A List of Popular Cloud Hosting Providers for Java Web Applications
It is safe to say that Cloud Computing has already made its way from a buzzword to a widely adopted technology in the world of software development.
Cloud computing allows developers to overcome a limit of computing and data-storing resources in a local IT environment and eliminates the need for large-scale in-house IT infrastructure to host various applications, in the same time reducing development costs and shortening deployment cycle. Today’s numerous cloud hosting providers enable software engineers to develop and deploy their applications utilizing almost any popular programming language they require, including one of the most widely used of them — Java, together with its extensive JVM languages family.
With a proper choice of a cloud services provider, Java app code can be seamlessly and rapidly deployed, run and autoscaled in the cloud environment. It is hard to compare dozens of Java cloud hosting providers across the hundreds of development process related axes, but we still hope that this small overview of major present-day Cloud Hosting Providers will be helpful for you.
Amazon Web Services (AWS) is a cloud computing platform delivered by Amazon. It provides software developers with a complete set of Java environment infrastructure and application services. AWS allows to run almost any kind of applications in the cloud including scalable Big Data projects, diverse enterprise-class applications and mobile applications. For Java developers Amazon provides AWS Toolkit for Eclipse and a versatile AWS SDK for Java — a set of Java interfaces that significantly eases the task of tying your application with the extensive list of popular AWS services such as Amazon EC2, Amazon S3 cloud storage, DynamoDB NoSQL database and many others.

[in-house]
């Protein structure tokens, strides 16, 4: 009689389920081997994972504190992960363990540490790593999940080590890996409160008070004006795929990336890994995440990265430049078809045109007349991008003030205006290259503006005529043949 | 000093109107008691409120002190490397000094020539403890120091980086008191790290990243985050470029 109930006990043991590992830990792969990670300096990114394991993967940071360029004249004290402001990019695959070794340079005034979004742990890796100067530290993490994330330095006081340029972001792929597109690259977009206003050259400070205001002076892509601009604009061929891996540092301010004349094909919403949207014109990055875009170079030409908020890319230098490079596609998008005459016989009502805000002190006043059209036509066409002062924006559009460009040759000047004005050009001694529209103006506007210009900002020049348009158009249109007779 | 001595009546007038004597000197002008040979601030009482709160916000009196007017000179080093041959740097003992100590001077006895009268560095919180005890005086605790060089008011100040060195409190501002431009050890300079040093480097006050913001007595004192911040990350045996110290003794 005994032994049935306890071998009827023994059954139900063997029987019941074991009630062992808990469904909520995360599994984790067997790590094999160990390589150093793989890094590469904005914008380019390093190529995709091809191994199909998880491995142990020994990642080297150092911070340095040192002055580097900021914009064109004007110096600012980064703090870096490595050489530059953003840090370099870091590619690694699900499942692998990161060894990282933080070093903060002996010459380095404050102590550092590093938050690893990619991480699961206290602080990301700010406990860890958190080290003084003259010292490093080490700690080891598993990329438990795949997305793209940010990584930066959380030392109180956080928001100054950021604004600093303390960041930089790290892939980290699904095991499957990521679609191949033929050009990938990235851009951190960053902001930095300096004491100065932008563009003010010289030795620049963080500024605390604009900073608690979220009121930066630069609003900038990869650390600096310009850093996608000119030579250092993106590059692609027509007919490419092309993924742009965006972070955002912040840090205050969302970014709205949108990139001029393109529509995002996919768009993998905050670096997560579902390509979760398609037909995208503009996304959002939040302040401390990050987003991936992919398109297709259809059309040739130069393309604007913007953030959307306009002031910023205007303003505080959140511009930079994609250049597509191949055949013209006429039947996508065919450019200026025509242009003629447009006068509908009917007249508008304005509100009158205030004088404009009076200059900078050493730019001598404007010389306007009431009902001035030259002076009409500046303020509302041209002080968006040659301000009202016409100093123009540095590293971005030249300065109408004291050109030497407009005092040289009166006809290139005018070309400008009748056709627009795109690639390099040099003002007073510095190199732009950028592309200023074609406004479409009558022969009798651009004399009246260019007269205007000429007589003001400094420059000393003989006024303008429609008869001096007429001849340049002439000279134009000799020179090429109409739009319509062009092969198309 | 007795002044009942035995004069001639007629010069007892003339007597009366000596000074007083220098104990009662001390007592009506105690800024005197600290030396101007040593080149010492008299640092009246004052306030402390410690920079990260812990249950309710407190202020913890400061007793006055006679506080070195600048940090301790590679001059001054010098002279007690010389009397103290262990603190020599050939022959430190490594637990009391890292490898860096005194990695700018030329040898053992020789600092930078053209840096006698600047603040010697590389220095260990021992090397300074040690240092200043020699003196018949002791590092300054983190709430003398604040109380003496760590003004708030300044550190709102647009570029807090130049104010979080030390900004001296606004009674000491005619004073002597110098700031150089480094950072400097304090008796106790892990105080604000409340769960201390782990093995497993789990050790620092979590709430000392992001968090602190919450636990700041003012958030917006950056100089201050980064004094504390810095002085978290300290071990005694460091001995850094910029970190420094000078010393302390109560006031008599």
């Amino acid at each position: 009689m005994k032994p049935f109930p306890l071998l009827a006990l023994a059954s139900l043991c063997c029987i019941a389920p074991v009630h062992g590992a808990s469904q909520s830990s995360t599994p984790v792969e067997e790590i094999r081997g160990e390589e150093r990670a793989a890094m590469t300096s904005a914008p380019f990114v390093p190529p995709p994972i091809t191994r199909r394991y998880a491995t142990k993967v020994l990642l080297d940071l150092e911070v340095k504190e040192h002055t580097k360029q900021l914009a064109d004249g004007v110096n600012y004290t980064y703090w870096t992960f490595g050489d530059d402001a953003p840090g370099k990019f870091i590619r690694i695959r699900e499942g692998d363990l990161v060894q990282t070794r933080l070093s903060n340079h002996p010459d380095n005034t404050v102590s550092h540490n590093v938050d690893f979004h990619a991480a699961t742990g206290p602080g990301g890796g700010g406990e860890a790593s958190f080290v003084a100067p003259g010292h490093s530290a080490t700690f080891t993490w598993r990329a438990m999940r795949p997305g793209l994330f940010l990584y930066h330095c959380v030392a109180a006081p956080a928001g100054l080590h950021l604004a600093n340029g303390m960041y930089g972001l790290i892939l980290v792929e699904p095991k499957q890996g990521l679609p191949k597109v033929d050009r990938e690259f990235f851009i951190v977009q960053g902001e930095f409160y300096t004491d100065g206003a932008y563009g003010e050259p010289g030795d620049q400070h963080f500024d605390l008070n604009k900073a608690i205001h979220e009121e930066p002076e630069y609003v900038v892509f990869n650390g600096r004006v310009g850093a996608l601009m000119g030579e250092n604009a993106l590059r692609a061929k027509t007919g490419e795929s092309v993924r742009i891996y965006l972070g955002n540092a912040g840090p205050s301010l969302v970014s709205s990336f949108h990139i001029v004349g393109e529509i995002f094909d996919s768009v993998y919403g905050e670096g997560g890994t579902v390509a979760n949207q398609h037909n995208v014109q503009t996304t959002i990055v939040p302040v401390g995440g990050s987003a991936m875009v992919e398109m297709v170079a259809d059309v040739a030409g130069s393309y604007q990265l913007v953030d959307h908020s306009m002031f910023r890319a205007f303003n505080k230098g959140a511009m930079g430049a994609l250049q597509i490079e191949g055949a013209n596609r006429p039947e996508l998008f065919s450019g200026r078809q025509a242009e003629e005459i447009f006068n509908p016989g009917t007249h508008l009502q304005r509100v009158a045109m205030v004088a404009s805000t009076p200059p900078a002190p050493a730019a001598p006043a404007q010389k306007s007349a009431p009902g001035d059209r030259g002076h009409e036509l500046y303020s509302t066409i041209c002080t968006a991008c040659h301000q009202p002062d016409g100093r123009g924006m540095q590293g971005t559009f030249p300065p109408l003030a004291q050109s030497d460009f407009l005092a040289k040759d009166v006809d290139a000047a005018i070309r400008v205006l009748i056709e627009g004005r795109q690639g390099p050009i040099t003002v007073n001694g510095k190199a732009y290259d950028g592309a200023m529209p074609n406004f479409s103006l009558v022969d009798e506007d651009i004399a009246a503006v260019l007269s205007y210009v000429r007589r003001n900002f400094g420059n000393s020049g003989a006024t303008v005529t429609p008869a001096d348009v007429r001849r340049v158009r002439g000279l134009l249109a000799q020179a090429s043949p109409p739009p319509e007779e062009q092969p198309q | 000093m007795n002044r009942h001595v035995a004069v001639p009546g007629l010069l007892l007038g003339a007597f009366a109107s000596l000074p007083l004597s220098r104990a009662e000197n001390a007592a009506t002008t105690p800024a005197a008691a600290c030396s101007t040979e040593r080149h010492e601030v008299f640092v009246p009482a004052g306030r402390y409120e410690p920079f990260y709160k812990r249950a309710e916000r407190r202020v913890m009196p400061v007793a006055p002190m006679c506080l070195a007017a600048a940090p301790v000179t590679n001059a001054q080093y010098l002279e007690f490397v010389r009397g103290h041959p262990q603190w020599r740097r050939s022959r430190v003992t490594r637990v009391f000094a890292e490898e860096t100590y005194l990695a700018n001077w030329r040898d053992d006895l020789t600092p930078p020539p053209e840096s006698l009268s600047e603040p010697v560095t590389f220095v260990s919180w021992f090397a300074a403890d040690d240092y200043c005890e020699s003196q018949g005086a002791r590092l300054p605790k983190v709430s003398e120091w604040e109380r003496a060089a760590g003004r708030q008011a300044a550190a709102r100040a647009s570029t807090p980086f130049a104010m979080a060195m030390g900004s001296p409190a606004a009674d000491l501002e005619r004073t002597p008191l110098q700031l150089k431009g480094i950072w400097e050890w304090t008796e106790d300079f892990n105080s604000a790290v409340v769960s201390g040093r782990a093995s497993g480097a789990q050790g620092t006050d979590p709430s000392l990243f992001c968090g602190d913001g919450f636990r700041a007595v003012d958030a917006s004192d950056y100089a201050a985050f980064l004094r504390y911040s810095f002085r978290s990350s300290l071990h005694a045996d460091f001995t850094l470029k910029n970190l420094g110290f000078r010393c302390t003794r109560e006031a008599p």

BitNami is a cloud hosting solution built on top of AWS and possessing an extensive library of environments and popular web-application stacks that allow quick deployment of over 30 diverse applications including WordPress, Drupal, SugarCRM, Redmine, Alfresco, etc. BitNami applications library of apps and development environments includes a fully configured Java environment available as a Windows installer, VMware image or AWS/Azure cloud server. While BitNami environments are thoroughly tested and configured, they, of course, allow developers to add any optional components such as PostgreSQL, Tomcat, etc.
Google App Engine (GAE) was one of the first Platform-as-a-Service (PaaS) solutions to hit the mass market with a preview version of the cloud service released in April 2008. Written in Java itself (with some Python and Go), GAE Java environment uses a Java 6 JVM, a Java Servlets interface and has a very comprehensive set of tools and interfaces that allow Java developers to access App Engine’s platform scalable datastore and services: JDO and JPA as a datastore interfaces, JavaMail Mail API, JCache — Java interface for Memcache, and others. App Engine Java SDK greatly helps to manage applications testing and deployment. GAE also provides development plugins for popular Java IDEs.